Returns the positive real value of smallest magnitude
\epsilon that should be used as a coordinate value in a
Point .
A coordinate of a Point may also contain
\epsilon.
The value \epsilon is used for testing the equality of
Points in Point::operator==()
(see Point Reference; Operators):
Let \epsilon be the value returned by epsilon() ,
P and Q be
Points , and P_x, Q_x, P_y, Q_y,
P_z, and Q_z the updated x, y, and zcoordinates of P and Q,
respectively.
If and only if
P_x  Q_x < \epsilon, P_y  Q_y < \epsilon,
and
P_z  Q_z < \epsilon, then
P = Q.
epsilon() returns different values, depending on whether
real is float or double :
If real is float (the default), epsilon()
returns 0.00001.
If real is double , it returns 0.000000001.
Please note: I haven't tested whether 0.000000001 is a good
value yet, so users should be aware of this if they set real to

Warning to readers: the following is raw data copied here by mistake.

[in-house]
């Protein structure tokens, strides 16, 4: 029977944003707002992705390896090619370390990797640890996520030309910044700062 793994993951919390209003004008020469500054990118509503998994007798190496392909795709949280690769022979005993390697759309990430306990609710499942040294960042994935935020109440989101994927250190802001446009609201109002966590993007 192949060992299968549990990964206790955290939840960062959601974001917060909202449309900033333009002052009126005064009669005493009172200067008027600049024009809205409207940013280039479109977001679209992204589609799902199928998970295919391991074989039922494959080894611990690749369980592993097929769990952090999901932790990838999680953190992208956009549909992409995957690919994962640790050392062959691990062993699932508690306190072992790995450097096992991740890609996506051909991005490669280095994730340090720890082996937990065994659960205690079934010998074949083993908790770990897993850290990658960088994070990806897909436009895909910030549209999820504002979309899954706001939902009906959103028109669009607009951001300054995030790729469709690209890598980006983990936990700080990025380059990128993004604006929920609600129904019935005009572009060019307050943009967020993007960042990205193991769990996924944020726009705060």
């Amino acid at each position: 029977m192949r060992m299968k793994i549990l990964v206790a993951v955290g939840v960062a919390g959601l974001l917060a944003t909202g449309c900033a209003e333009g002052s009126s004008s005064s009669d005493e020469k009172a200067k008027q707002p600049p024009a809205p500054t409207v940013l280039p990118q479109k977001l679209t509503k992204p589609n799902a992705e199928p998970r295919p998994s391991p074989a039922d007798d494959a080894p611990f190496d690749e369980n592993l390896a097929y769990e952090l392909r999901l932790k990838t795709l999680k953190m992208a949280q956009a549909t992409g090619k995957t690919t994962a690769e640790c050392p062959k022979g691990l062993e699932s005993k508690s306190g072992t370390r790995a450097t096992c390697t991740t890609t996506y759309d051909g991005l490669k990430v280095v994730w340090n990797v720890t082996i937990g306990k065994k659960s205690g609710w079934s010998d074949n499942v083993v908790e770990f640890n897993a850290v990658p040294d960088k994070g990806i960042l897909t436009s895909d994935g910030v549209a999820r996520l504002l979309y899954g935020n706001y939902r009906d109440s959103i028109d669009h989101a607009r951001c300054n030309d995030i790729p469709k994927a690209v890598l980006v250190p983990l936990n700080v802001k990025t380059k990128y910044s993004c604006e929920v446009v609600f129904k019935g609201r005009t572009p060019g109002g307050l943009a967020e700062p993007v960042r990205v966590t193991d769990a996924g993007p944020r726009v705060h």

double !^{1}
The way to test this is to start with two Points
P and Q at different locations.
Then they should be transformed using different rotations in such a way
that they should end up at the same location.
Let \epsilon stand for the value returned by epsilon() ,
and let x, y, and y stand for
the world_coordinates of the Points after
apply_transform() has been called on them.
If x_P = x_Q, y_P = y_Q, and
z_P = z_Q,
\epsilon is a good value.
Rotation causes a significant loss of precision to due to the use of the
sin() and cos() functions. Therefore, neither
Point::epsilon() nor Transform::epsilon()
(see Tranform Reference; Returning Information)
can be as small as I'd like them to be. If they are two
small, operations that test for equality of Transforms and
Points will return false for objects that should be
equal.